Most research on the impact of welfare reform has been upon the employment status of parents and trends in declining caseloads. Recent research has examined how children in Temporary Assistance to Needy Families (TANF) program families are faring, with growing interest in the effects upon children of the disruptions to cash benefits that result from program sanctions, the policies that are intended to motivate parents to comply with work requirements. Adding to the body of knowledge on children and TANF sanctions, this study used administrative data to examine school attendance rates and disruptions to enrollment, for children from families with at least one sanction. Findings indicate that there are important probable connections between the factors that contribute to challenges to employment that relate to parenting and the school engagement of children in TANF families. (author abstract)

  • Individual Author: Monnat, Shannon M.
    Reference Type: Journal Article
    Year: 2010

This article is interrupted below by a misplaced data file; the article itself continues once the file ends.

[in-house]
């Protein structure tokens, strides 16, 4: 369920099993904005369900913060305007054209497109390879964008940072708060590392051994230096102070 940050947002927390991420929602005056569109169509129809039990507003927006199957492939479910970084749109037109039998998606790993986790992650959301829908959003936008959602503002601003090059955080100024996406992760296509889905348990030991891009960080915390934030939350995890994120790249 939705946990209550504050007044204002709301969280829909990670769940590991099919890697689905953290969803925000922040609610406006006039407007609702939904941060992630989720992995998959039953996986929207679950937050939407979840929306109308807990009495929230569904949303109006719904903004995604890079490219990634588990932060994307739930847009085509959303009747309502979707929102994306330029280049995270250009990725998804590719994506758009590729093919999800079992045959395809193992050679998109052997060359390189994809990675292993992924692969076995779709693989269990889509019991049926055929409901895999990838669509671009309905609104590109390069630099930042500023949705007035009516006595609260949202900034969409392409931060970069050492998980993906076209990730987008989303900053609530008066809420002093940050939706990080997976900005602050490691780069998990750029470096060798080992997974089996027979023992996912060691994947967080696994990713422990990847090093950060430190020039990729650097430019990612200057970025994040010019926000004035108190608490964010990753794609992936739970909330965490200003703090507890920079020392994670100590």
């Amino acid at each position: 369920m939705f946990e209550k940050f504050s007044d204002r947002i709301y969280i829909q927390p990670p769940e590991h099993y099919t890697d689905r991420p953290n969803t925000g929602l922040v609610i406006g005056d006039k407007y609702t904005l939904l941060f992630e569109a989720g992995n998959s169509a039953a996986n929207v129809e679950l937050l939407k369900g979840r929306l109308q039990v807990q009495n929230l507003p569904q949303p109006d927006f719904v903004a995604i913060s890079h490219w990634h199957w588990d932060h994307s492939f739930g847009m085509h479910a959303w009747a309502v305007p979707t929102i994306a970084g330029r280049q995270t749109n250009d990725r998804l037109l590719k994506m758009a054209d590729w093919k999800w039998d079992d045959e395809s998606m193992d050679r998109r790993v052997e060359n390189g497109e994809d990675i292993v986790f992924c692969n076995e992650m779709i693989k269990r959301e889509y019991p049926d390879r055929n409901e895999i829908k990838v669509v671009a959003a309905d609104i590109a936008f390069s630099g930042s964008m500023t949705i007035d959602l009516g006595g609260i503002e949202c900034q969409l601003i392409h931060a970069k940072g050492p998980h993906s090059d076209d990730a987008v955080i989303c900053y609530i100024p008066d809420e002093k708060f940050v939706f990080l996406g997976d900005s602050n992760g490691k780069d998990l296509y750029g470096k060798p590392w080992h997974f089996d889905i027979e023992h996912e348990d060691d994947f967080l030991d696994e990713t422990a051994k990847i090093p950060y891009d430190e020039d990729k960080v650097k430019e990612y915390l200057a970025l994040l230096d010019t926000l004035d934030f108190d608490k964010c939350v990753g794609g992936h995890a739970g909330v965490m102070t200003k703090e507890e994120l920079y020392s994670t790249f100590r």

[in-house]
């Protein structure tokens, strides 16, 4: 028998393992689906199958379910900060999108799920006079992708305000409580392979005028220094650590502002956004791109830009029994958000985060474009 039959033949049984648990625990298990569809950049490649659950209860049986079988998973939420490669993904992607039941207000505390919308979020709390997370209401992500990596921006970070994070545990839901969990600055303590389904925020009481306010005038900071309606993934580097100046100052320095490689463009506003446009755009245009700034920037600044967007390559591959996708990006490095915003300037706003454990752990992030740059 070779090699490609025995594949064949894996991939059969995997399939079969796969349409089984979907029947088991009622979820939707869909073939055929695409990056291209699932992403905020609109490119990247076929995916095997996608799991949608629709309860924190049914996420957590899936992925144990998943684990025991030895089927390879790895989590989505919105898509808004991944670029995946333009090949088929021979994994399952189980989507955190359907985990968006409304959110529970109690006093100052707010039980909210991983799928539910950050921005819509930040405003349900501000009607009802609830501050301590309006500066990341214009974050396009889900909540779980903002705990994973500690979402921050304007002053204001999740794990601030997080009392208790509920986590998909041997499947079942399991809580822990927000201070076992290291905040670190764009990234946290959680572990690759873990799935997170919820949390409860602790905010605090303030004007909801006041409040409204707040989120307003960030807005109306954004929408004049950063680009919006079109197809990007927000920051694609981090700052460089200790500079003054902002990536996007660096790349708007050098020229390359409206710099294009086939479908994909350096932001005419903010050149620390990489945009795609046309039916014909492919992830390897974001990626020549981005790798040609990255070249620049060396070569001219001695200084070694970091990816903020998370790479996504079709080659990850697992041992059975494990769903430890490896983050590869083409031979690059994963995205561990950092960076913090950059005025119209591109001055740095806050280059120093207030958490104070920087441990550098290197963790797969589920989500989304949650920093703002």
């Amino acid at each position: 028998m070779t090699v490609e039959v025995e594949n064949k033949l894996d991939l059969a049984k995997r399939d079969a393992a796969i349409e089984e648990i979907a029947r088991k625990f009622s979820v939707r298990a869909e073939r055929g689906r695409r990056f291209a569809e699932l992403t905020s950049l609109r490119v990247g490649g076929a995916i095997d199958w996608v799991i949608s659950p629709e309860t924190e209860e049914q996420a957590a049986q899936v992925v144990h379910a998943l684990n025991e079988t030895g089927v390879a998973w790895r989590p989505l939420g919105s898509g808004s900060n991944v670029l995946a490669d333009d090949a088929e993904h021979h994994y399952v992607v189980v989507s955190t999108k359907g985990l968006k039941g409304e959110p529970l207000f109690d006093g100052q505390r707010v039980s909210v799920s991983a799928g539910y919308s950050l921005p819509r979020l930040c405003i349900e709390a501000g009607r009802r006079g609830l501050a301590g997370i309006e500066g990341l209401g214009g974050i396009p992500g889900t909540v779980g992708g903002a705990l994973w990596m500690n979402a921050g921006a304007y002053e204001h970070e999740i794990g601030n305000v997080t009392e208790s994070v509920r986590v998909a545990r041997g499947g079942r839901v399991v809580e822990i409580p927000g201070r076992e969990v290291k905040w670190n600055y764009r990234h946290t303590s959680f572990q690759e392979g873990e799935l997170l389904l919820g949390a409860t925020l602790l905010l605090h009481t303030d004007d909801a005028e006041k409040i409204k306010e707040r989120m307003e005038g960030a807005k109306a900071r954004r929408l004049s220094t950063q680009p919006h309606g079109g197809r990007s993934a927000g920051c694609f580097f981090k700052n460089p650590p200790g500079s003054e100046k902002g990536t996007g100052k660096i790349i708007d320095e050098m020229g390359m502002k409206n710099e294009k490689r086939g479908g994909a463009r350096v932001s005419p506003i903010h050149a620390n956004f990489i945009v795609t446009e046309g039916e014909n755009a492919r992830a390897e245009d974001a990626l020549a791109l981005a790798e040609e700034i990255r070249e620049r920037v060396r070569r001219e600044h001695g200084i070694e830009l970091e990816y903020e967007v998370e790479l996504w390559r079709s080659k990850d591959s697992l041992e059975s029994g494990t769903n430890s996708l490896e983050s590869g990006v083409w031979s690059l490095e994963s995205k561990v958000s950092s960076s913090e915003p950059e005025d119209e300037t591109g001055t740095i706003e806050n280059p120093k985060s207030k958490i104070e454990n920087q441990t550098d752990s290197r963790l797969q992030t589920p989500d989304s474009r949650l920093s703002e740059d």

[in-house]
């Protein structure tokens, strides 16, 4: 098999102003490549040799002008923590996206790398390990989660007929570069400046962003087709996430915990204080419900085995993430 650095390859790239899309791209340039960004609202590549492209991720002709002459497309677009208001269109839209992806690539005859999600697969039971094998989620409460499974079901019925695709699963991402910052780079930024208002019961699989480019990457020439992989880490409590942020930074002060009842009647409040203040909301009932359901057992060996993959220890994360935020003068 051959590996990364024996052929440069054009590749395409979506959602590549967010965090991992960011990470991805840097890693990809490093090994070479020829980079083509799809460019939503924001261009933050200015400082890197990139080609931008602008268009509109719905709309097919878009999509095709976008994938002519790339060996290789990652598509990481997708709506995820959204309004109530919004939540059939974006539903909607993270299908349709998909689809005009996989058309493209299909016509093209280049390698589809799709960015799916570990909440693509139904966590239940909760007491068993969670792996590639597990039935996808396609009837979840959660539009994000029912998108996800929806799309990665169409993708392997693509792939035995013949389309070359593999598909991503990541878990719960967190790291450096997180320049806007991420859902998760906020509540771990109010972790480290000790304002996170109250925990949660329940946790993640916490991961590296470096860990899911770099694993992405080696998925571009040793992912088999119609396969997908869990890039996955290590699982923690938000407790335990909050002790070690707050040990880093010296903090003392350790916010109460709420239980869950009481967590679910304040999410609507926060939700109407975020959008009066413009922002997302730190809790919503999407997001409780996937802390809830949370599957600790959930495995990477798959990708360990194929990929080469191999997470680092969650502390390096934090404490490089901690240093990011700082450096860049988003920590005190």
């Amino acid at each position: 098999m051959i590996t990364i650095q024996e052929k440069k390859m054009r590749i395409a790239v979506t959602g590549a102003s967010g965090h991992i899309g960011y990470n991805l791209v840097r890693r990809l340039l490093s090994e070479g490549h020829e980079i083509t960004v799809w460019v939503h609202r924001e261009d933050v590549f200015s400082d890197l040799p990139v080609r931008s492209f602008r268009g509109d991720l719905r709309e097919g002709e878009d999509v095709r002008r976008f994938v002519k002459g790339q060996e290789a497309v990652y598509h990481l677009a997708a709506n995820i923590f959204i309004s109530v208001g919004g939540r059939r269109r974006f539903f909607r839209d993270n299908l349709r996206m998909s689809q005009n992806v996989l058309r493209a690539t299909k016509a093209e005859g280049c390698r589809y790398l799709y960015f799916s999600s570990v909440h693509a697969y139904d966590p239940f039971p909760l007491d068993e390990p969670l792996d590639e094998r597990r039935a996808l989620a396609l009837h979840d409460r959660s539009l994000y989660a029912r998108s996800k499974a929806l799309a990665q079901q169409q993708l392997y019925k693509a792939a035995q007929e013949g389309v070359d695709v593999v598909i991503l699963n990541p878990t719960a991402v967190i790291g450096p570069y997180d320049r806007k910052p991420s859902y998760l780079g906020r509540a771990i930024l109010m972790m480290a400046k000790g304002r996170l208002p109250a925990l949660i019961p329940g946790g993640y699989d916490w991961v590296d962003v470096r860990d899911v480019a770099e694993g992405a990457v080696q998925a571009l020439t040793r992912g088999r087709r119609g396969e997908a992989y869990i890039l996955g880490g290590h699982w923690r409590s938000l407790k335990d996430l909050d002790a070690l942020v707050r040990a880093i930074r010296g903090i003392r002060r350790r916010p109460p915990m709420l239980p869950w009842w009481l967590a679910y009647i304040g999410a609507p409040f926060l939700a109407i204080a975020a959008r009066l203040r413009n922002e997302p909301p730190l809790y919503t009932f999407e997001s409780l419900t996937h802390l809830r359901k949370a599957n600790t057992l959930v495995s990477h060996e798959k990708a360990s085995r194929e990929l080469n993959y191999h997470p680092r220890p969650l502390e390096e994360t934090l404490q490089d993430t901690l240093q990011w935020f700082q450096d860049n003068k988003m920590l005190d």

This article investigates the individual and contextual roles of race on welfare sanctions: benefit cuts for failing to comply with work or other behavioral requirements under the Temporary Assistance for Needy Families program. Using six years of federal administrative data, I advance previous welfare research by providing a nationally representative analysis of participant-, county-, and state-level predictors of welfare sanctioning. Using theories of racial classification, racialized social systems, and racial threat as guiding frameworks, I find that black and Latina women are at a greater risk of being sanctioned than white women. Further, although odds of a sanction are slightly reduced for black women living in counties with greater percentages of blacks, the opposite holds for Latinas, who are at an increased risk of being sanctioned in counties with greater percentages of Latinos. (Author abstract)